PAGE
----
The lead single “Kong” and its video (directed by Japanese film-maker Yu Sato and featuring illustrations from Tim Divall) tell the story of a kid trapped home by a flood dreaming of being rescued by a superhero. This was based on a memory Markus has of when he was 12 and the streets around his house were flooded. “The water of the nearby river had come out because of the excessive rain”, he recalls, “and we couldn’t drive anywhere, we couldn’t leave the house for a couple of days which I actually found very exciting and adventurous. Back then I was reading a lot of comics, so for the song I imagined this kind of superhero that is a sort of mixture of Superman and King Kong, and that perfectly fitted how the song sounded and everything.”

Neon Golden was the band’s groundbreaking full-length and started a new indie-tronica trend that characterised the whole 2000 decade. As it’s constantly praised by critics more than anything else The Notwist have done so far, I want to know if when writing new music they have ever felt the pressure to make something equivalently good. “We actually discovered that Neon Golden was such an important record for critics only during the interviews for The Devil, You + Me“, Markus admits. “We knew it was the most successful album and that it got very good reviews, but we were somehow surprised that in promo interviews lots of journalists seemed to praise it so much. So we weren’t really thinking of that when we were making The Devil, You + Me because we simply weren’t aware of that. As for this record we were feeling free again because we had already made the follow-up to Neon Golden, so no we didn’t feel much pressure.”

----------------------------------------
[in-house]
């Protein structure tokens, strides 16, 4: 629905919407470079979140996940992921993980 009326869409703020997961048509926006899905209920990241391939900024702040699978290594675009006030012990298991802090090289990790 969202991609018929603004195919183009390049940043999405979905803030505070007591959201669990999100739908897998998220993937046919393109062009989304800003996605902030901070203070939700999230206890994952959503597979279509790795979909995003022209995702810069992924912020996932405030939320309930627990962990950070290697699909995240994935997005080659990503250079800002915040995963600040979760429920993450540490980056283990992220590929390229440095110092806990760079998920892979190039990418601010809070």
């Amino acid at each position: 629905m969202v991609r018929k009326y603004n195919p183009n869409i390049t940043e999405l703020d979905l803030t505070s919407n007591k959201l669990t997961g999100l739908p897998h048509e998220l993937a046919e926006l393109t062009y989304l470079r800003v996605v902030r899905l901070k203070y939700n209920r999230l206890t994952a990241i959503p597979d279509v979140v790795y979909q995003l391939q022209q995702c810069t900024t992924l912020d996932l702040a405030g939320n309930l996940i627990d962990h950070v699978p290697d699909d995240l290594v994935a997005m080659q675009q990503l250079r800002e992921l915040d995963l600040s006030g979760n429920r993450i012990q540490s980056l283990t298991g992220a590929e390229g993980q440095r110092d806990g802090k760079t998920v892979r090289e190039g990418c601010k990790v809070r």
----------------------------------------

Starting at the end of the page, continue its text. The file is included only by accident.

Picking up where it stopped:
Close to the Glass may be the first Notwist album in six years but the band have been busy with many other things. Both Acher brothers have their own side projects, Markus plays in Lali Puna and Michael in Ms. John Soda, and together with bandmate Martin Gretschmann they are in 13 & God with indie hip-hop duo Themselves. In between the last two records, The Notwist also scored two films by German director and screenwriter Hans-Christian Schmid - Storm and Home for the Weekend. I ask Markus if he thinks they are going to compose the soundtrack to other films in the future. “Yes we would definitely like to score more movies, especially international ones, as German films have a certain peculiar style that we like but we’d also love to go for more adventurous, surrealistic, experimental movies, so that we can make different songs, noisy stuff, collage and anything that could fit into a film.”

The band also recently made a radio play with music based on samples from records they have in their studio, scored some theatre plays staged in Munich, and at the moment Markus and Michael are just finishing the music for a play in Berlin which opens on March 28. “We love writing for theatre”, Markus confesses. “In a way you are limited, but you can also concentrate on something different, because you always have a theme and you have to create certain moods, so you can be creative and come up with new sounds and new ways to make music. At the moment we like working on instrumental pieces a lot.”